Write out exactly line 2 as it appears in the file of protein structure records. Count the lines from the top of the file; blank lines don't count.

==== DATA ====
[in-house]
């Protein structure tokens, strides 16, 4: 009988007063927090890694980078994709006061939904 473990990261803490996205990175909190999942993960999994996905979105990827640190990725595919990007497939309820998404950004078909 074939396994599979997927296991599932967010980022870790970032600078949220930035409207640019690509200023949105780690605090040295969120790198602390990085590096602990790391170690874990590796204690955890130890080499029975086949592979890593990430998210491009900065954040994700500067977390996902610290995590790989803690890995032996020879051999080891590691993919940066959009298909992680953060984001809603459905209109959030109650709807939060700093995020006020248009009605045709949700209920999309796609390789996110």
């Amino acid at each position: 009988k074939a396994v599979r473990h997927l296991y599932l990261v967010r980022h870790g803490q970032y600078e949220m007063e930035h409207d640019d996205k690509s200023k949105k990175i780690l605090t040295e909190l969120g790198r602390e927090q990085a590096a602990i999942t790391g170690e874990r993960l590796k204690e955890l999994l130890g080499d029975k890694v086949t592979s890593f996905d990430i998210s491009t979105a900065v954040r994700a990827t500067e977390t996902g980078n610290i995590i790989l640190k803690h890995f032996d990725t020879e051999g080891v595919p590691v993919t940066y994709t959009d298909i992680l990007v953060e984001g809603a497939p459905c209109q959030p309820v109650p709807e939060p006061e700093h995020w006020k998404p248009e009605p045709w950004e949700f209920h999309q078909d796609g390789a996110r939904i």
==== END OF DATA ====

């Protein structure tokens, strides 16, 4: 009988007063927090890694980078994709006061939904 473990990261803490996205990175909190999942993960999994996905979105990827640190990725595919990007497939309820998404950004078909 074939396994599979997927296991599932967010980022870790970032600078949220930035409207640019690509200023949105780690605090040295969120790198602390990085590096602990790391170690874990590796204690955890130890080499029975086949592979890593990430998210491009900065954040994700500067977390996902610290995590790989803690890995032996020879051999080891590691993919940066959009298909992680953060984001809603459905209109959030109650709807939060700093995020006020248009009605045709949700209920999309796609390789996110």